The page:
U.S. Federal Income Tax Considerations
For U.S. federal income tax purposes, holders of PSEC common stock (“PSEC Holders”) on the Record Date will be treated as receiving a distribution equal to the value of the Subscription Rights that they receive pursuant to the Rights Offering. Such distribution will be treated as a taxable dividend to the extent of PSEC’s current and accumulated earnings and profits, with any excess over such earnings and profits treated first as a return of capital (reducing the holder’s tax basis in its PSEC shares accordingly) and then as capital gain. We believe that the price at which the Subscription Rights trade on the day of the distribution should be the best indication of their fair market value at the time of distribution. Such a valuation, however, would not be binding on the IRS or any other tax authority. The taxing authorities could ascribe a higher valuation to the distributed Subscription Rights. Such a higher valuation may affect the tax consequences of the distribution to PSEC’s stockholders. PSEC stockholders are urged to consult their independent tax advisors as to the value of rights distributed to them.

A PSEC Holder’s tax basis in Subscription Rights received in the distribution generally will equal the fair market value of those rights on the date of the distribution, and the holding period for such rights will begin the day after the date of the distribution.

The actual tax impact of the distribution will be affected by a number of factors that are unknown at this time, including PSEC’s final earnings and profits for the year of the distribution (including, potentially, as a result of the gain, if any, that PSEC recognizes in connection with exercise of the Subscription Rights), the fair market value of the Subscription Rights on the date of the distribution, and the extent to which PSEC recognizes capital gains in the year of the distribution. Thus, a definitive calculation of the U.S. federal income tax impact of the distribution will not be possible until after the end of the year of the distribution. PSEC intends to notify its stockholders of the tax attributes of the distribution on an appropriate IRS Form 1099.

For certain U.S. federal income tax consideration of the acquisition, ownership, and disposition of shares of PYLD, see “U.S. Federal Income Tax Considerations.”

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Extension and Cancellation
The Rights Offering is subject to the satisfaction or waiver of certain conditions, including the Minimum Subscription Condition. In addition, PSEC has the right to withdraw and cancel the Rights Offering if, at any time prior to its expiration, the Board of Directors of PSEC determines, in its sole discretion, that among other things the Rights Offering is not in the best interest of PSEC or its stockholders, or that market conditions are such that it is not advisable to consummate the Rights Offering.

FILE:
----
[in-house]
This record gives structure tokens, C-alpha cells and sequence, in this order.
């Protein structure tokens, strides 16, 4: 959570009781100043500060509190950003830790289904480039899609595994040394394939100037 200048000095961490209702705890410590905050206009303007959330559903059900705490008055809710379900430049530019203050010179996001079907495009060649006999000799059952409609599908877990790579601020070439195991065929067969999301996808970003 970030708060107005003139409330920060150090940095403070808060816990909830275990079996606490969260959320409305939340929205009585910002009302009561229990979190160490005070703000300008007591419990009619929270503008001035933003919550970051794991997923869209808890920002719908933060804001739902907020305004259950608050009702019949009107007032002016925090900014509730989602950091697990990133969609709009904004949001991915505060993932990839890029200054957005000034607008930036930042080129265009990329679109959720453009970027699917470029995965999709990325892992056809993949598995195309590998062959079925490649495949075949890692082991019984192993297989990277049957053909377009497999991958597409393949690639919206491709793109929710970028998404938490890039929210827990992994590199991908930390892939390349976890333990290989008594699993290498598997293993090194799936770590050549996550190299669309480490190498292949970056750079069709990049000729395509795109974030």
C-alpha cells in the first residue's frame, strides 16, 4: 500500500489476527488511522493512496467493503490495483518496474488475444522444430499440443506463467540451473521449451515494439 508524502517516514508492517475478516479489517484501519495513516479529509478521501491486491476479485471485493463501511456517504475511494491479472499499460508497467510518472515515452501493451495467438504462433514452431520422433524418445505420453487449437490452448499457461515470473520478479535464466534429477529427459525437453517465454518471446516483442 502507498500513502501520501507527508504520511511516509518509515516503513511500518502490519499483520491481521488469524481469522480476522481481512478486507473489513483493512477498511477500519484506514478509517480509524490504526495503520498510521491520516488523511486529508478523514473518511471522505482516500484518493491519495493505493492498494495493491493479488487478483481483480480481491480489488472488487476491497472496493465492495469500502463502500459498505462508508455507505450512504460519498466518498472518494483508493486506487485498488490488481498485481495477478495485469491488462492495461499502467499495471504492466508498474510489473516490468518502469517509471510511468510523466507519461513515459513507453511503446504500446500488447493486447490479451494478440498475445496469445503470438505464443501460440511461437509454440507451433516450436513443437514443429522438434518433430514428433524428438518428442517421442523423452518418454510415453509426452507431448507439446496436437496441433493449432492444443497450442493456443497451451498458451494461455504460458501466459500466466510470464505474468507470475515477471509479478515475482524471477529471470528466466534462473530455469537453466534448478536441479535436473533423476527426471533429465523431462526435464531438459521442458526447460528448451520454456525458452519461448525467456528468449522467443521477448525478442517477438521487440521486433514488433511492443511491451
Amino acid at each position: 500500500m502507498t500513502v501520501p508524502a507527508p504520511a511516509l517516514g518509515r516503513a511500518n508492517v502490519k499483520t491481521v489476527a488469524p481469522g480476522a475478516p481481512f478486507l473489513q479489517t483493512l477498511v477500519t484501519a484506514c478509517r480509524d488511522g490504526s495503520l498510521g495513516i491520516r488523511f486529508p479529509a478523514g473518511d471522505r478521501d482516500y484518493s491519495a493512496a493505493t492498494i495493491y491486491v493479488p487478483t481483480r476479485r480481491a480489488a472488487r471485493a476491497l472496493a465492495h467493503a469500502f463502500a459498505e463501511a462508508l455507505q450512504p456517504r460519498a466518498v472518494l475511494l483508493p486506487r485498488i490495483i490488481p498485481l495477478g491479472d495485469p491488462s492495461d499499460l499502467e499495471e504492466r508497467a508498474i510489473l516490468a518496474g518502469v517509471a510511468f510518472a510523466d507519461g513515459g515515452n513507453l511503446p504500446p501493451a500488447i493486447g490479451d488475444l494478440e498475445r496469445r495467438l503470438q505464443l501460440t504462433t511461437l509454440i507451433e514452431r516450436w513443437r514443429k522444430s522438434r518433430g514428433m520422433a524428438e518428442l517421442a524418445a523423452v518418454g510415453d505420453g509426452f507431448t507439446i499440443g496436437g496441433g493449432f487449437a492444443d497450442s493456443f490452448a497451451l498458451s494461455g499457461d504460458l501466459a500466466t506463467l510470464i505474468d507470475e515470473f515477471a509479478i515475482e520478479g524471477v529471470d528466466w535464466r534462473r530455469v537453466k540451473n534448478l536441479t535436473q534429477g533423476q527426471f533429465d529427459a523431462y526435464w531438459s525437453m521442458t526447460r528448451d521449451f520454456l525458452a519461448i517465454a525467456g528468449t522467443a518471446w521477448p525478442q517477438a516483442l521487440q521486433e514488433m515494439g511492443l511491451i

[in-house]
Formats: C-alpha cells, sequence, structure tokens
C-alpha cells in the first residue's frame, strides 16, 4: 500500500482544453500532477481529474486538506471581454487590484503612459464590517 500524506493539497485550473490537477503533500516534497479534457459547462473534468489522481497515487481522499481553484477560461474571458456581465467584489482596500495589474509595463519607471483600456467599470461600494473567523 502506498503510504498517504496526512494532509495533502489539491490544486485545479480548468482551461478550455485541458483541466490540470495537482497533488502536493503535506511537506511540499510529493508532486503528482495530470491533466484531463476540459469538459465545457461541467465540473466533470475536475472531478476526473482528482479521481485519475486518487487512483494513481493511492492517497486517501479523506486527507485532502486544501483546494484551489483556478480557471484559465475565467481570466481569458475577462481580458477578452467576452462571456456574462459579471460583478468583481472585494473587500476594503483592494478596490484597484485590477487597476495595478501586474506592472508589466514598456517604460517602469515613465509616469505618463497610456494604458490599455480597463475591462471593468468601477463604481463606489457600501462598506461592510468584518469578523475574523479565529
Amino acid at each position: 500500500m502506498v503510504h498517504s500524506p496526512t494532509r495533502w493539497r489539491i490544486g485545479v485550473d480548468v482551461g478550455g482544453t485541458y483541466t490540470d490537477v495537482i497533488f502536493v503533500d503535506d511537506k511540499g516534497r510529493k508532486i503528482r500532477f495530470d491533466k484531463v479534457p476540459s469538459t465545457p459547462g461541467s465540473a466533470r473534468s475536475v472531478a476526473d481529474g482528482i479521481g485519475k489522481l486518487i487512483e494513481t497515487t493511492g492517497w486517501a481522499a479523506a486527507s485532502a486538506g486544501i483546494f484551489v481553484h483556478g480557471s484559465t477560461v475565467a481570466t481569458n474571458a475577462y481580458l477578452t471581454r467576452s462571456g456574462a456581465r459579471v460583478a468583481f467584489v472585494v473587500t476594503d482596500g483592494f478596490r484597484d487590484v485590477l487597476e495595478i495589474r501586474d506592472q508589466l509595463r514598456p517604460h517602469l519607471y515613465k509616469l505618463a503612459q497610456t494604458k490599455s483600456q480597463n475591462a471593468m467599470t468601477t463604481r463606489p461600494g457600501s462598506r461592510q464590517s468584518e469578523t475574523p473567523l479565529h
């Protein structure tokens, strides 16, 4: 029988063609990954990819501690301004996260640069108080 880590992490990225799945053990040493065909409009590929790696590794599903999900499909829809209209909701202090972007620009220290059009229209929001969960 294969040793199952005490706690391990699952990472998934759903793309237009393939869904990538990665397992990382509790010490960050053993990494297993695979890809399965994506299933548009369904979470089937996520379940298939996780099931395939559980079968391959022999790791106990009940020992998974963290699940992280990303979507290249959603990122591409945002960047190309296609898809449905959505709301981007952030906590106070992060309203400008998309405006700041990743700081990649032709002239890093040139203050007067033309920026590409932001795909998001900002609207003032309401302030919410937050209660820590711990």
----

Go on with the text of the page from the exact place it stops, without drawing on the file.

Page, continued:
If PSEC cancels the Rights Offering, due to the lack of satisfaction of one or more conditions to the Rights Offering or otherwise, the Subscription Rights will be void, of no value and will cease to be exercisable for PYLD’s common stock. If PSEC cancels the Rights Offering, any money received from subscribing stockholders will be returned, without interest or penalty, as soon as practicable. If you purchase Subscription Rights during the subscription period and PSEC cancels the Rights Offering, you will lose the entire purchase price paid to acquire such Subscription Rights in the market and neither PSEC, PYLD nor the subscription agent will be under any obligation to refund to you the purchase price you paid for the purchased Subscription Rights; however, any subscription payments received by the subscription agent will be returned to you, without interest or penalty, as soon as practicable. PSEC may also extend the Rights Offering for additional periods ending no later than                , 2015.
Procedures for Exercising Subscription Rights
To exercise your Subscription Rights and over-subscription privilege, if applicable, you must take the following steps:
•    If you are a registered holder of PSEC common stock and you wish to participate in the Rights Offering, you must deliver payment and a properly completed and duly executed rights certificate to the subscription agent to be received before 5:00 p.m., New York City time, on                , 2015 (unless payment is effected by means of a notice of guaranteed delivery as described below under “Payment Method”). In certain cases, you may be required to provide additional documentation. Promptly after the date of this prospectus, the subscription agent will send a Subscription Rights certificate to each registered holder of PSEC’s common stock as of the close of business on the Record Date, based on the stockholder registry maintained at the transfer agent for PSEC’s common stock. You may deliver the documents and payments by hand delivery, first class mail or courier service. If you use first class mail for this purpose, we recommend using registered mail, properly insured, with return receipt requested.
•    If you are a beneficial owner of shares of PSEC common stock that are registered in the name of a broker, dealer, custodian bank or other nominee, or if you would rather have an institution conduct the transaction on your behalf, you should instruct your broker, dealer, custodian bank or other nominee to exercise your Subscription Rights on your behalf. Although you will not receive a rights certificate, the Transfer Agent will electronically issue                 Subscription Right(s) to your nominee record holder for every share of PSEC’s common stock that you beneficially own as of the Record Date. Please follow the instructions of your nominee, who may require that you meet a deadline earlier than 5:00 p.m., New York City time, on                , 2015.